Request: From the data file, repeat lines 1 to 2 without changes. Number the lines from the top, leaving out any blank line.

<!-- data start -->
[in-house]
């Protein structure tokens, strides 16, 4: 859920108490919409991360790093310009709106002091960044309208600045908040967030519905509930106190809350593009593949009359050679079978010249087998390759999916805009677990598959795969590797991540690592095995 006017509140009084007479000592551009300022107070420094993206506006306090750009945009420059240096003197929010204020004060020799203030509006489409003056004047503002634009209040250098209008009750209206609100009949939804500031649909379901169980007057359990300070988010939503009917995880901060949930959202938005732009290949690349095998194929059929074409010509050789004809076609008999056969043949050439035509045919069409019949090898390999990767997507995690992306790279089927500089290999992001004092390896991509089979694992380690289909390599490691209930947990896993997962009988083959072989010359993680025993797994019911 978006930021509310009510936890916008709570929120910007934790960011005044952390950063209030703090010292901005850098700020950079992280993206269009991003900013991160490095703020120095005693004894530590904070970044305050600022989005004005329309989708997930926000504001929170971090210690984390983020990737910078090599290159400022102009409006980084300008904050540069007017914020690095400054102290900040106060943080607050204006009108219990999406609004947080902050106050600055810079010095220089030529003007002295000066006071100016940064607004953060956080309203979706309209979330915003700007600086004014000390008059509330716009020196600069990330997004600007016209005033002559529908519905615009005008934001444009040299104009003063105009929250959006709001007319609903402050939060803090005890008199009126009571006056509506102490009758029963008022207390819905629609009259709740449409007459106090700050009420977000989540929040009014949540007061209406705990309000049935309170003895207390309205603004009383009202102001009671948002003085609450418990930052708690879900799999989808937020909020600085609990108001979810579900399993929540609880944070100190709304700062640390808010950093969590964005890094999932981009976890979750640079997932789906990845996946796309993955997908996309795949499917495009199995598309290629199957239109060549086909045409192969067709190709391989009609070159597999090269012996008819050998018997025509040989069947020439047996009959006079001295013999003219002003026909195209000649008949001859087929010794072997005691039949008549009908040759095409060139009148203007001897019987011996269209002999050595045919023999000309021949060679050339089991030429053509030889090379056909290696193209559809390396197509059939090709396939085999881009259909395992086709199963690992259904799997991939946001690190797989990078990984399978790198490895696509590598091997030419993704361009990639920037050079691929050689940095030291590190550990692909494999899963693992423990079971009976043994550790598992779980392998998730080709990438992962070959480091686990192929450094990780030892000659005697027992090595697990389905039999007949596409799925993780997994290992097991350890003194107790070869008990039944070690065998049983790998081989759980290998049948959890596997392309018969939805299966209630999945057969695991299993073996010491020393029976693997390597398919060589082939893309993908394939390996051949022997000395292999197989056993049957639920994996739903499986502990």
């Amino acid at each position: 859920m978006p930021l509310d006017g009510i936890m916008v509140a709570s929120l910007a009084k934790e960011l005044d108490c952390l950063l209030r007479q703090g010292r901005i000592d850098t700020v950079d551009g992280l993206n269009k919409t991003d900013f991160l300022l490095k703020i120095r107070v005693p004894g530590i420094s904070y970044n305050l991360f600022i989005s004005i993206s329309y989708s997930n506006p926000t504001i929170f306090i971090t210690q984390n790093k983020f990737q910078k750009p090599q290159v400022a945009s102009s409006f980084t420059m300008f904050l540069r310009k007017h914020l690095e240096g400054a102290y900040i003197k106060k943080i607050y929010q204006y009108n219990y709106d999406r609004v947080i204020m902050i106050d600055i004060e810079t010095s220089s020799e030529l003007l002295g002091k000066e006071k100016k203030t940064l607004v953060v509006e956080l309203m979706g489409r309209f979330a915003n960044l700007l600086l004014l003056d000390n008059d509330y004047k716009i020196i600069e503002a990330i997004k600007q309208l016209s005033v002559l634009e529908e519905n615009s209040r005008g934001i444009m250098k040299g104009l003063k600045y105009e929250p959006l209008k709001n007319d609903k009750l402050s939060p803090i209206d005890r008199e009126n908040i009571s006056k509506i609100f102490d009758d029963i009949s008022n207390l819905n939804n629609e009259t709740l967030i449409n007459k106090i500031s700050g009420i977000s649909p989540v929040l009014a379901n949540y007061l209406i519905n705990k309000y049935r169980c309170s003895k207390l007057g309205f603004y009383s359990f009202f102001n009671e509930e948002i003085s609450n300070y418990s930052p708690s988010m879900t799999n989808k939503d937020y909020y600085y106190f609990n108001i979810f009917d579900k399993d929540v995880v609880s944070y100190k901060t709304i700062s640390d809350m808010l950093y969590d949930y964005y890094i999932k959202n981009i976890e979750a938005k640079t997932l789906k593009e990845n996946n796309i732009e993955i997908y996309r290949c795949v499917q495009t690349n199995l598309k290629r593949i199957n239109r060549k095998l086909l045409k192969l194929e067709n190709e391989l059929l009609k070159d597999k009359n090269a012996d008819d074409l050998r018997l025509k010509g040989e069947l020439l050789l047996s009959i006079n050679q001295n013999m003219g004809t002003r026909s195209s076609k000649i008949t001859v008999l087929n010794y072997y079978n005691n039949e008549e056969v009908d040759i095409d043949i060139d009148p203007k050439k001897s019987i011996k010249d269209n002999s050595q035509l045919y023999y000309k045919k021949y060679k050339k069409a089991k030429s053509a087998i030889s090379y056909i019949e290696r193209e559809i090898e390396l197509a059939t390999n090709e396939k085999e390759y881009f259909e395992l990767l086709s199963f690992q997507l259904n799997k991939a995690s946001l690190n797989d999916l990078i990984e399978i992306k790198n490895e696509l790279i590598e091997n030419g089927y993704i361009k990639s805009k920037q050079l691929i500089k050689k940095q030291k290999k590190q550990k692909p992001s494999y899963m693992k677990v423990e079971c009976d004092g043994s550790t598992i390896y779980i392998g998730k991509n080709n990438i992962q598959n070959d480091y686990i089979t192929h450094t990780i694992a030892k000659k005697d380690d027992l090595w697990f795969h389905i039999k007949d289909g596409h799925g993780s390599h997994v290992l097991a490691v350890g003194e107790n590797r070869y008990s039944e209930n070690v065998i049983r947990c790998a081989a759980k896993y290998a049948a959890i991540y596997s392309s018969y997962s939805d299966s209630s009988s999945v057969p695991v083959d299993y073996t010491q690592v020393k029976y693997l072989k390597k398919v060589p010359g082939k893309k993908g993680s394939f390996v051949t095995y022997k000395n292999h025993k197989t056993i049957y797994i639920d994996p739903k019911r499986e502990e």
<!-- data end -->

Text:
[in-house]
């Protein structure tokens, strides 16, 4: 859920108490919409991360790093310009709106002091960044309208600045908040967030519905509930106190809350593009593949009359050679079978010249087998390759999916805009677990598959795969590797991540690592095995 006017509140009084007479000592551009300022107070420094993206506006306090750009945009420059240096003197929010204020004060020799203030509006489409003056004047503002634009209040250098209008009750209206609100009949939804500031649909379901169980007057359990300070988010939503009917995880901060949930959202938005732009290949690349095998194929059929074409010509050789004809076609008999056969043949050439035509045919069409019949090898390999990767997507995690992306790279089927500089290999992001004092390896991509089979694992380690289909390599490691209930947990896993997962009988083959072989010359993680025993797994019911 978006930021509310009510936890916008709570929120910007934790960011005044952390950063209030703090010292901005850098700020950079992280993206269009991003900013991160490095703020120095005693004894530590904070970044305050600022989005004005329309989708997930926000504001929170971090210690984390983020990737910078090599290159400022102009409006980084300008904050540069007017914020690095400054102290900040106060943080607050204006009108219990999406609004947080902050106050600055810079010095220089030529003007002295000066006071100016940064607004953060956080309203979706309209979330915003700007600086004014000390008059509330716009020196600069990330997004600007016209005033002559529908519905615009005008934001444009040299104009003063105009929250959006709001007319609903402050939060803090005890008199009126009571006056509506102490009758029963008022207390819905629609009259709740449409007459106090700050009420977000989540929040009014949540007061209406705990309000049935309170003895207390309205603004009383009202102001009671948002003085609450418990930052708690879900799999989808937020909020600085609990108001979810579900399993929540609880944070100190709304700062640390808010950093969590964005890094999932981009976890979750640079997932789906990845996946796309993955997908996309795949499917495009199995598309290629199957239109060549086909045409192969067709190709391989009609070159597999090269012996008819050998018997025509040989069947020439047996009959006079001295013999003219002003026909195209000649008949001859087929010794072997005691039949008549009908040759095409060139009148203007001897019987011996269209002999050595045919023999000309021949060679050339089991030429053509030889090379056909290696193209559809390396197509059939090709396939085999881009259909395992086709199963690992259904799997991939946001690190797989990078990984399978790198490895696509590598091997030419993704361009990639920037050079691929050689940095030291590190550990692909494999899963693992423990079971009976043994550790598992779980392998998730080709990438992962070959480091686990192929450094990780030892000659005697027992090595697990389905039999007949596409799925993780997994290992097991350890003194107790070869008990039944070690065998049983790998081989759980290998049948959890596997392309018969939805299966209630999945057969695991299993073996010491020393029976693997390597398919060589082939893309993908394939390996051949022997000395292999197989056993049957639920994996739903499986502990």